Hammer and Sickle (F. & S. II.164) is a print from Andy Warhol’s Hammer and Sickle series (1970) that was inspired by a visit to Italy in the 1970s where the artist was exposed to urban graffiti that featured many iterations of the Communist symbol of the hammer and sickle. Presenting the subject matter in the form of a still life, Warhol revitalises the classical theme with flattened form and the mass-produced printing process.
This print demonstrates Warhol’s unrivalled ability in addressing ideological, historical and social issues within one striking image repeated across a series. Using the classic colours of Soviet propaganda – red, yellow, white, grey and black – Warhol strips the communist hammer and sickle symbol of its origins and transforms it into an aestheticized consumerist object. Just as Warhol had done with his Mao series (1972), he directly compares the controlled propagation of official images in communist countries to the American capitalist machine of consumerism, fashion kitsch and advertising.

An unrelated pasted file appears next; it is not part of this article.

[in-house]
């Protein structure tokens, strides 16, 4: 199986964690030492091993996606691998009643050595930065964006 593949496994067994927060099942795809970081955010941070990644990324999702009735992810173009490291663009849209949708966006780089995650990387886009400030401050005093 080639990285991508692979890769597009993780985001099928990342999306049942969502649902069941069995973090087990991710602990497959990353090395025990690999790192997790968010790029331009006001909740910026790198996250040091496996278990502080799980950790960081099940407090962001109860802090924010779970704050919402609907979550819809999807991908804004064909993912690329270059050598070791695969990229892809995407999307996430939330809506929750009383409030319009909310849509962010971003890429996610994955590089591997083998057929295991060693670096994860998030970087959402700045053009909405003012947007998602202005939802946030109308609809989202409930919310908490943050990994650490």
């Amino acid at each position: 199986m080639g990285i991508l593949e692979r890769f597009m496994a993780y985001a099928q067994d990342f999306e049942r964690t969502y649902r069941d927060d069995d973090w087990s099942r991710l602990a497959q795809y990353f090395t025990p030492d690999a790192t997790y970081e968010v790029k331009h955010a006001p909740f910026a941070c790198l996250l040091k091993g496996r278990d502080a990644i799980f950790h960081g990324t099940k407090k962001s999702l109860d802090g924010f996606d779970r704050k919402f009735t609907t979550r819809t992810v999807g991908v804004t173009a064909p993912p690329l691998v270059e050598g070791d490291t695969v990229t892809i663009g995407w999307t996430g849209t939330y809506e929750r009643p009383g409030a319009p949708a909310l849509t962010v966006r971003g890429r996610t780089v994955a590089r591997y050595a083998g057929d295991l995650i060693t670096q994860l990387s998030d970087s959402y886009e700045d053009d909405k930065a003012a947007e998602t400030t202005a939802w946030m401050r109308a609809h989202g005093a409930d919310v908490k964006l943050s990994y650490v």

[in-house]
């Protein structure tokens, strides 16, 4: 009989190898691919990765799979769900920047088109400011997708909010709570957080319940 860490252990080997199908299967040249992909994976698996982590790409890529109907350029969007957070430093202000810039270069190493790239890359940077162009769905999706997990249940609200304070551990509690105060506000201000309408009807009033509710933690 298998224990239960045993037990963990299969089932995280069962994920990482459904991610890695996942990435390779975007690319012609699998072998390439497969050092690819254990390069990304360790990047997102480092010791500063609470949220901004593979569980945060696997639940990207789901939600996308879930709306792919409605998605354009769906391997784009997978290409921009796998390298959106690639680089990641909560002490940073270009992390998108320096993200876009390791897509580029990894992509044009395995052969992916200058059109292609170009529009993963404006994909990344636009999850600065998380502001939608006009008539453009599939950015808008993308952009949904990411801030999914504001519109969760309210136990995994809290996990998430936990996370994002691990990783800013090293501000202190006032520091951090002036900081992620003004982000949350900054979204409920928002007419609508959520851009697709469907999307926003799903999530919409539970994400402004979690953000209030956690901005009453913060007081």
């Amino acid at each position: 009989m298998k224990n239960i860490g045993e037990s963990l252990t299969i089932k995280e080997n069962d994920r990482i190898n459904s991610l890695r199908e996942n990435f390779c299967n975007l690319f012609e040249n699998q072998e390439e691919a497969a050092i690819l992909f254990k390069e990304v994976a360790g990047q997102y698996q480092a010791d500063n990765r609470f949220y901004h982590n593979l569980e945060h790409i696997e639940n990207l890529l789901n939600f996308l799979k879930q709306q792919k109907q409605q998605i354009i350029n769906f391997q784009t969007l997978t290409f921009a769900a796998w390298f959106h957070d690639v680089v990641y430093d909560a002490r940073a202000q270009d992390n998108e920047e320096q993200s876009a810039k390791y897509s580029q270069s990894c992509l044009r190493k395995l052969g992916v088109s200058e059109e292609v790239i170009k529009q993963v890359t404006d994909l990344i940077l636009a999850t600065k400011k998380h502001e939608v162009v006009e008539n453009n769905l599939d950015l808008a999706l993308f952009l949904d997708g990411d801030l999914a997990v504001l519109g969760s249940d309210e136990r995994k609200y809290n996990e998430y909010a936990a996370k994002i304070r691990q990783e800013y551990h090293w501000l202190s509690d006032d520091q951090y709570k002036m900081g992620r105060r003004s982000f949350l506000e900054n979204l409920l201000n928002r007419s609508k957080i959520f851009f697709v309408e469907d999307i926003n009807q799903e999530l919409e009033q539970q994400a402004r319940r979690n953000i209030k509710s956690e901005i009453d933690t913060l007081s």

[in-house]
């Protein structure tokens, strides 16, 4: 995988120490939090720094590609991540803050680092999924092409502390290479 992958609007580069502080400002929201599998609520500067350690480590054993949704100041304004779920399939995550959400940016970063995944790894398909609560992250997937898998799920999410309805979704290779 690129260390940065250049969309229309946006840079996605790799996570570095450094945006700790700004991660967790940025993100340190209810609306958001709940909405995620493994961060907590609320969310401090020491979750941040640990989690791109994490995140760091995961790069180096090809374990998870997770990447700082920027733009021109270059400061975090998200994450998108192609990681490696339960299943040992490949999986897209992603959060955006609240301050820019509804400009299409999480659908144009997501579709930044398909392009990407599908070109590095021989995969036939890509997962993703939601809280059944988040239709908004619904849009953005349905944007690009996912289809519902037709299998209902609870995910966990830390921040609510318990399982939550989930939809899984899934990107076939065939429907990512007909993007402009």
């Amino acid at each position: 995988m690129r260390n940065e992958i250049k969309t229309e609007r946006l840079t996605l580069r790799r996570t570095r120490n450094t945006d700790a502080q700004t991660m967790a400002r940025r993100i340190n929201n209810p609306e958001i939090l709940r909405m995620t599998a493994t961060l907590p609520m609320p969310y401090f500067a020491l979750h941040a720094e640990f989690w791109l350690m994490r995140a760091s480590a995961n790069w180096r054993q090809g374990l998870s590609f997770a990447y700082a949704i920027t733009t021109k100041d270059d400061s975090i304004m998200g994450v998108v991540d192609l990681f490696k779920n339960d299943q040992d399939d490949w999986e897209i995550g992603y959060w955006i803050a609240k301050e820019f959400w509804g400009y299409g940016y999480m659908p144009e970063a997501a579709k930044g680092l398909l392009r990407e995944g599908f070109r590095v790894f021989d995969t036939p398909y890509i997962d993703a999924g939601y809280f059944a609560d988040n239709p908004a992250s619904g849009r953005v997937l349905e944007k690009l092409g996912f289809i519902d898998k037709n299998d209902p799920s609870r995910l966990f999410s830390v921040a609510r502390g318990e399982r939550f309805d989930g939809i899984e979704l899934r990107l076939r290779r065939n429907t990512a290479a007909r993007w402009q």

With the help of his assistant Robbie Cuttrone, Warhol created the still life with tools bought from a hardware shop, arranging and then photographing them. The resulting image is produced by layering blocks of flat colour with crayon-like lines overlain on the image surface.